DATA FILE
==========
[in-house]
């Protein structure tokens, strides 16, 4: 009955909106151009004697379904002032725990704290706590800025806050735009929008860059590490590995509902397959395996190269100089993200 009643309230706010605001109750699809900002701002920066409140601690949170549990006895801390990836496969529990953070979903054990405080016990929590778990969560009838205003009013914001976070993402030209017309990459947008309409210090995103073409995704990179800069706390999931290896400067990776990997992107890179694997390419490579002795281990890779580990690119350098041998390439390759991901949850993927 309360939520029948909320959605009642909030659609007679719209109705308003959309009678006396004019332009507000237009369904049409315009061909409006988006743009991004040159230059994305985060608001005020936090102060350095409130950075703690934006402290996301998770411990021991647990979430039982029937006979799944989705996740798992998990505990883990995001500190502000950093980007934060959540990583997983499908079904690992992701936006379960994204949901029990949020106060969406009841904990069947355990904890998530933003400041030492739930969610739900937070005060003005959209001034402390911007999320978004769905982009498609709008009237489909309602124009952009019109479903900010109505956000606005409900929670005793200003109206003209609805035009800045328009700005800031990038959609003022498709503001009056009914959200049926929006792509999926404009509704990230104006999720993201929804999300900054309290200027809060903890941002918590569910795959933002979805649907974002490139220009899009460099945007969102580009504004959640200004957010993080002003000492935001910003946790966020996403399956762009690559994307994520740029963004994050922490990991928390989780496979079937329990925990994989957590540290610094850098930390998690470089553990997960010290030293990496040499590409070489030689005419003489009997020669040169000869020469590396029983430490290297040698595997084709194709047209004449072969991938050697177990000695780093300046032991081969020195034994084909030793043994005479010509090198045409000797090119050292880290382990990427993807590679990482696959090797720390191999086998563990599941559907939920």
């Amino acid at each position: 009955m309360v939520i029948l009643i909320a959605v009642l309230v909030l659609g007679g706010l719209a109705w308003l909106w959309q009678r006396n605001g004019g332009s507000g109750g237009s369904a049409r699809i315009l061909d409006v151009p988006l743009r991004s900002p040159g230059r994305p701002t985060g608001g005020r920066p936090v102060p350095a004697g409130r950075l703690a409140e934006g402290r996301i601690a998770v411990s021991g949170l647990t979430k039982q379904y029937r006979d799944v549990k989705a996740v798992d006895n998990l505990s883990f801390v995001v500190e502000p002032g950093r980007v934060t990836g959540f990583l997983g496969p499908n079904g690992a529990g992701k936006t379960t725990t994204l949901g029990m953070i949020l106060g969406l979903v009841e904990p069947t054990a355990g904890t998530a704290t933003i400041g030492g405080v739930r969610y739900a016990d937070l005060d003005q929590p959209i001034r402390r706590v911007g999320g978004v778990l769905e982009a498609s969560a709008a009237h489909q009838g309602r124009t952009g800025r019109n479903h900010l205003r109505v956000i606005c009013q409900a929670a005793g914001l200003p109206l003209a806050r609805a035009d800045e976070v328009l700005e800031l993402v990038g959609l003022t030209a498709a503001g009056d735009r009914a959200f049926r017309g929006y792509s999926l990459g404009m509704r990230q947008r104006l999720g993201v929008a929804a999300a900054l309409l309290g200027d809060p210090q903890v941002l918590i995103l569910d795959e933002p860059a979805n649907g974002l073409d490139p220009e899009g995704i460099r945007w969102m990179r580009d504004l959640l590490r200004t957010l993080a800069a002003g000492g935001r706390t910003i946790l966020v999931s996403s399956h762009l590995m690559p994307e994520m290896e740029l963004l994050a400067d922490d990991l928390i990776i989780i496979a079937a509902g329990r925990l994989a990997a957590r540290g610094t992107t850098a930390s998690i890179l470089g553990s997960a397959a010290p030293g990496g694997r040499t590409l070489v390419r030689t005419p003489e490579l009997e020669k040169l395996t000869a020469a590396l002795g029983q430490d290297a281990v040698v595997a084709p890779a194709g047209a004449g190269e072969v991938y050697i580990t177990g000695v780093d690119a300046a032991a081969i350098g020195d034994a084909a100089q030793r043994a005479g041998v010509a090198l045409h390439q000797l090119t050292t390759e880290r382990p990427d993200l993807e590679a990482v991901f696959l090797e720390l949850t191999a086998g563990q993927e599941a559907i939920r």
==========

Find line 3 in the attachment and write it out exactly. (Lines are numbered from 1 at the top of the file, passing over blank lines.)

């Amino acid at each position: 009955m309360v939520i029948l009643i909320a959605v009642l309230v909030l659609g007679g706010l719209a109705w308003l909106w959309q009678r006396n605001g004019g332009s507000g109750g237009s369904a049409r699809i315009l061909d409006v151009p988006l743009r991004s900002p040159g230059r994305p701002t985060g608001g005020r920066p936090v102060p350095a004697g409130r950075l703690a409140e934006g402290r996301i601690a998770v411990s021991g949170l647990t979430k039982q379904y029937r006979d799944v549990k989705a996740v798992d006895n998990l505990s883990f801390v995001v500190e502000p002032g950093r980007v934060t990836g959540f990583l997983g496969p499908n079904g690992a529990g992701k936006t379960t725990t994204l949901g029990m953070i949020l106060g969406l979903v009841e904990p069947t054990a355990g904890t998530a704290t933003i400041g030492g405080v739930r969610y739900a016990d937070l005060d003005q929590p959209i001034r402390r706590v911007g999320g978004v778990l769905e982009a498609s969560a709008a009237h489909q009838g309602r124009t952009g800025r019109n479903h900010l205003r109505v956000i606005c009013q409900a929670a005793g914001l200003p109206l003209a806050r609805a035009d800045e976070v328009l700005e800031l993402v990038g959609l003022t030209a498709a503001g009056d735009r009914a959200f049926r017309g929006y792509s999926l990459g404009m509704r990230q947008r104006l999720g993201v929008a929804a999300a900054l309409l309290g200027d809060p210090q903890v941002l918590i995103l569910d795959e933002p860059a979805n649907g974002l073409d490139p220009e899009g995704i460099r945007w969102m990179r580009d504004l959640l590490r200004t957010l993080a800069a002003g000492g935001r706390t910003i946790l966020v999931s996403s399956h762009l590995m690559p994307e994520m290896e740029l963004l994050a400067d922490d990991l928390i990776i989780i496979a079937a509902g329990r925990l994989a990997a957590r540290g610094t992107t850098a930390s998690i890179l470089g553990s997960a397959a010290p030293g990496g694997r040499t590409l070489v390419r030689t005419p003489e490579l009997e020669k040169l395996t000869a020469a590396l002795g029983q430490d290297a281990v040698v595997a084709p890779a194709g047209a004449g190269e072969v991938y050697i580990t177990g000695v780093d690119a300046a032991a081969i350098g020195d034994a084909a100089q030793r043994a005479g041998v010509a090198l045409h390439q000797l090119t050292t390759e880290r382990p990427d993200l993807e590679a990482v991901f696959l090797e720390l949850t191999a086998g563990q993927e599941a559907i939920r």